You obviously have not read his report either. He uses the same data & shows how it has been misused in this travesty the authors call science.

    Link to this
  10. 10. Quantumburrito 10:55 am 03/20/2013

    sault, check out the new Gen IV modular reactors and the traveling wave reactor funded by Bill Gates. Also, read the book on thorium by Richard Martin. There’s a lot of promising new designs which avoid the drawbacks pertaining to proliferation, cost and safety associated with the old ones .

    Link to this
  11. 11. syzygyygyzys 11:45 am 03/20/2013

    I’m beginning to figure out just what these comment sections are. They are chat rooms where mostly the same people talk to each other. I looked up “internet tough guy” in the Urban dictionary. Many participants here seem to fall into a variation on “internet tough guy”.

    In the case you are new to SA online and thought the comments might be informative, maybe this observation will save you some time. I take that back. If you are approaching the comments from a “Gorillas in the Mist” standpoint, then reading them might be interesting.

    Link to this
  12. 12. bobfishell 12:10 pm 03/20/2013

    Mike Mann contends that the trolls who show up on these message boards are part of an organized (and funded) campaign, and I tend to agree with him. Comment moderation sometimes helps, but in most cases, a better solution is simply to close down the comments sections altogether.

    Link to this
  13. 13. davidwogan 12:50 pm 03/20/2013

    @Sault – thanks for your comment(s). You got the point I was trying to make about adaptation. As I see it, climate change adaptation is a conservative idea in principle, in that it’s a matter of risk management; the potential risks of inaction far outweigh the risks of upgrading infrastructure and technology. Worst case scenario is: we develop new technology, improve aging infrastructure, and hopefully grow the economy a bit.

    Link to this
  14. 14. davidwogan 1:57 pm 03/20/2013

    @Shoshin your comments appear to be showing up on this thread… Not sure what you mean by censoring.

    With that said, let’s keep the discussion civil and on topic. Conspiracy theories etc aren’t constructive.

    Link to this
  15. 15. curiouswavefunction 2:06 pm 03/20/2013

    Shoshin, take it easy. If you disagree with an article you can voice your disagreement and point out what you think are flaws but it’s ridiculous to ask that it be retracted. Sci Am bloggers are the only ones who decide what does and does not appear on their blog. And blog posts are not moderated or edited by Sci Am editors so there’s no point in emailing them. Please feel free to disagree and respectfully debate but it’s not up to you to decide what appears in blog posts.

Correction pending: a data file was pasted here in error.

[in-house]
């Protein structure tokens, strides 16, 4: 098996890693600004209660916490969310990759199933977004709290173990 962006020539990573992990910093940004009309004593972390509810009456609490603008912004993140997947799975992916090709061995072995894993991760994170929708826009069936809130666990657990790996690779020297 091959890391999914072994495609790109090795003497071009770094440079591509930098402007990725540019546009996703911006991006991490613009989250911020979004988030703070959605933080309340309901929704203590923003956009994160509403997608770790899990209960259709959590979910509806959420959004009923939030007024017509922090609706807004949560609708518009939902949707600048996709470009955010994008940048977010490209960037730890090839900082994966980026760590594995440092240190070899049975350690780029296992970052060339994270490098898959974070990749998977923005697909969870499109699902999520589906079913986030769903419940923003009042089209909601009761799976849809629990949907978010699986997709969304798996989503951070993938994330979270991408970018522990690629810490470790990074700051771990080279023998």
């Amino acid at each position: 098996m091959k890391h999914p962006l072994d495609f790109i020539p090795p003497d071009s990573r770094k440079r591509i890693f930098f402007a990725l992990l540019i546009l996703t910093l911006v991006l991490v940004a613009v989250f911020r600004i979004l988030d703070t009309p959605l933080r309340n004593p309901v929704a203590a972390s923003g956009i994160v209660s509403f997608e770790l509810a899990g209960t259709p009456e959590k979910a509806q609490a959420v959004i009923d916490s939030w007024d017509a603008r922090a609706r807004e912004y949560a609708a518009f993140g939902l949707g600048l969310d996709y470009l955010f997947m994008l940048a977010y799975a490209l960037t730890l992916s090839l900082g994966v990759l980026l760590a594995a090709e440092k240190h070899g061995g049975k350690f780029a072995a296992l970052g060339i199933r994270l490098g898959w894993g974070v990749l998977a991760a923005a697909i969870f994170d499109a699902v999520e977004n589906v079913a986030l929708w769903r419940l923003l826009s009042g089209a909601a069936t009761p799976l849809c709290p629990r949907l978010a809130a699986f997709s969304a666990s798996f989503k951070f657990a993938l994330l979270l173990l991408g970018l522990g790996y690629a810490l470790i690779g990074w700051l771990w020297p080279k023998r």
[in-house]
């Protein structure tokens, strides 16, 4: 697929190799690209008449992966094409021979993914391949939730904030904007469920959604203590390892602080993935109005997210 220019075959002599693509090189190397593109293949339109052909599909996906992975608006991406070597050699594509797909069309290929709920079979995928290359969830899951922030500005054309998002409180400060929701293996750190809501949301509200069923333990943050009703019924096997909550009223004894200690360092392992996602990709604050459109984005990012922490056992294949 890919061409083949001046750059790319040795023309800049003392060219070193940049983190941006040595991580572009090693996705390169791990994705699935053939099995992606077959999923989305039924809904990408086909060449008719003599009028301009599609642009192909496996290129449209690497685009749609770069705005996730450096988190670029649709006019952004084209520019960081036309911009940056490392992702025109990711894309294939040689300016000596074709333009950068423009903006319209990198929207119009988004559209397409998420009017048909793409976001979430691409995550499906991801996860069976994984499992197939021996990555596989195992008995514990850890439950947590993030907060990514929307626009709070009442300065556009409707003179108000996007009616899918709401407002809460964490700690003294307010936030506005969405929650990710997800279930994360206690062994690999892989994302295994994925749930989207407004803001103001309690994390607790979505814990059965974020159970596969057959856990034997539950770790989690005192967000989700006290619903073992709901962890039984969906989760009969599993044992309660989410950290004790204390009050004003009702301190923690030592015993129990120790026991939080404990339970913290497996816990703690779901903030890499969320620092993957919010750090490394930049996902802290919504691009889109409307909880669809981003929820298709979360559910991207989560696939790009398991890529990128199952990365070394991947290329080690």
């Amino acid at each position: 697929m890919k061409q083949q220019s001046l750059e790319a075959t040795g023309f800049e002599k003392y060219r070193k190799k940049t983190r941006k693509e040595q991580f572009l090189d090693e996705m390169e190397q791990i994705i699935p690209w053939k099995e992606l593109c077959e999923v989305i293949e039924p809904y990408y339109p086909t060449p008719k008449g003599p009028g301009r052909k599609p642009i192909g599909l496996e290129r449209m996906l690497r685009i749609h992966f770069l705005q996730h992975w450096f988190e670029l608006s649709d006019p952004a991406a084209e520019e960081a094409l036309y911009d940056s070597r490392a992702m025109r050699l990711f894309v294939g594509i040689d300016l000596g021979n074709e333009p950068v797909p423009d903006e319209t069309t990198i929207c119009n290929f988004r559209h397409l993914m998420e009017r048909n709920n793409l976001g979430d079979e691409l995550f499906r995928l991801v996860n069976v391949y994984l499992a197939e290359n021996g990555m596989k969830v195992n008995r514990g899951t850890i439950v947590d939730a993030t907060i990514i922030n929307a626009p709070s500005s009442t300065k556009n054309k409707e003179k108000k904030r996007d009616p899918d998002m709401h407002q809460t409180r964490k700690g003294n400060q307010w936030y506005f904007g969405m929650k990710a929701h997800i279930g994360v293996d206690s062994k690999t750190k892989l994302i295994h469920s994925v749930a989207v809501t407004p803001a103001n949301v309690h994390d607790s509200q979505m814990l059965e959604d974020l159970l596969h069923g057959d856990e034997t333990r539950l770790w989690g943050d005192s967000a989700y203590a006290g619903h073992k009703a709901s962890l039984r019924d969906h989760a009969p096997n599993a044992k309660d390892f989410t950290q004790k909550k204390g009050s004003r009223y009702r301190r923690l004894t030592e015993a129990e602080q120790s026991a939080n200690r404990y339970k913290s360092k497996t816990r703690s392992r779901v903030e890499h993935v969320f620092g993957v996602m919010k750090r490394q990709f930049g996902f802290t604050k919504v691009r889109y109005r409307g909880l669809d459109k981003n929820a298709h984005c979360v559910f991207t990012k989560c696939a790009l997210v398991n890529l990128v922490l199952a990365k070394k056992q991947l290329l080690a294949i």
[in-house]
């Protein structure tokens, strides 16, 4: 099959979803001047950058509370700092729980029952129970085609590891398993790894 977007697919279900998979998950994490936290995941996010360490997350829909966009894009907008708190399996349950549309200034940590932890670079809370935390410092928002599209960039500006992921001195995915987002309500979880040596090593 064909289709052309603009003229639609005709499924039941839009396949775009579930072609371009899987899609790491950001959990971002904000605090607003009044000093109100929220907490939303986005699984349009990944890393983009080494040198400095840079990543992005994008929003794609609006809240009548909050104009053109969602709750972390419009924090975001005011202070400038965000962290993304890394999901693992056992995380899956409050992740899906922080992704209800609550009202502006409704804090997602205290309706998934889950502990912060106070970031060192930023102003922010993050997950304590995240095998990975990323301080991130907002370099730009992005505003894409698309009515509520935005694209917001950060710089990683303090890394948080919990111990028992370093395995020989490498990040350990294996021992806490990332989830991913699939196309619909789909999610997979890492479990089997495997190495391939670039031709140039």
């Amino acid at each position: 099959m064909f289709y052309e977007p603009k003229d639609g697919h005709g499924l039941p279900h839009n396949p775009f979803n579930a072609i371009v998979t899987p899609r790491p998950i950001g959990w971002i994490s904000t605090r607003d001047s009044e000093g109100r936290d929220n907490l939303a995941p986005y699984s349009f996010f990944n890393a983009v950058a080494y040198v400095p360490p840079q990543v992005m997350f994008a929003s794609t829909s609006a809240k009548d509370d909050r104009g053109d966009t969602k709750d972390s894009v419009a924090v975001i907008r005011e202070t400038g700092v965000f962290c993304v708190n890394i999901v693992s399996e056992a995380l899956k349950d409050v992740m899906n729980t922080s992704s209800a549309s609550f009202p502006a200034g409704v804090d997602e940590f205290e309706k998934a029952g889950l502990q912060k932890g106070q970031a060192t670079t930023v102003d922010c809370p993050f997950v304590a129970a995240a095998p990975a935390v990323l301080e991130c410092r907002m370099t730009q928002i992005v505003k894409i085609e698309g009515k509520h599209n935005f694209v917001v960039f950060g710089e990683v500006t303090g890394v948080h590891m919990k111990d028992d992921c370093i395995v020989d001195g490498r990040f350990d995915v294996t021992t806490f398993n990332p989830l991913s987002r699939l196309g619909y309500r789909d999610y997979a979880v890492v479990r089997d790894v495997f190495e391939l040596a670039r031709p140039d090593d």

Link to this
  16. 16. davidwogan 2:11 pm 03/20/2013

    10 points for @curiouswavefunction

    Link to this
  17. 17. phalaris 2:17 pm 03/20/2013

    sault -
    where nuclear has been allowed to, it has delivered spectacularly, as in France, and in many other countries has delivered large amounts of virtually C02-free power.
    The only thing standing in its way is the nuclear-phobia which certain sections find it politically advantageous to foster and exploit.

    What is not going to deliver in any significant amount are the so-called renewables. Just look up Mackay, and try practicing a little elementary arithmetic.

    Link to this
  18. 18. dwbd 9:01 pm 03/20/2013

    @davidwogan: “..Worst case scenario is: we develop new technology, improve aging infrastructure, and hopefully grow the economy a bit..”

    More like current worst case scenario we PRETEND we are doing something by squandering $trillions in precious capital on fantasy renewable energy which so far haven’t done ZIP and show not even the slightest chance that they ever will amount to more than bit players in Global Energy production. By foolishly living in a fantasy world of non-solutions, our opportunity to solve the problem, already squandered by 25yrs of an outright blockade of Nuclear Energy, is rapidly diminishing. And the real winner in this Renewable Energy Charade will be the same old Coal, Oil & Gas and I can’t believe anybody is so gullible or foolish to think that they don’t know that.

    Link to this
  19. 19. sault 9:55 pm 03/20/2013

    phalaris,

    Advanced reactors show some promise, but even some of the experimental reactors built in the 60s need to be scaled up by 20x or more and get a commercial fuel supply chain up and running before we have ANY idea of their true potential. Just like all those fusion reactors look cool on paper, it doesn’t mean that we’ll be roasting marshmallows in a Tokamak next Fall!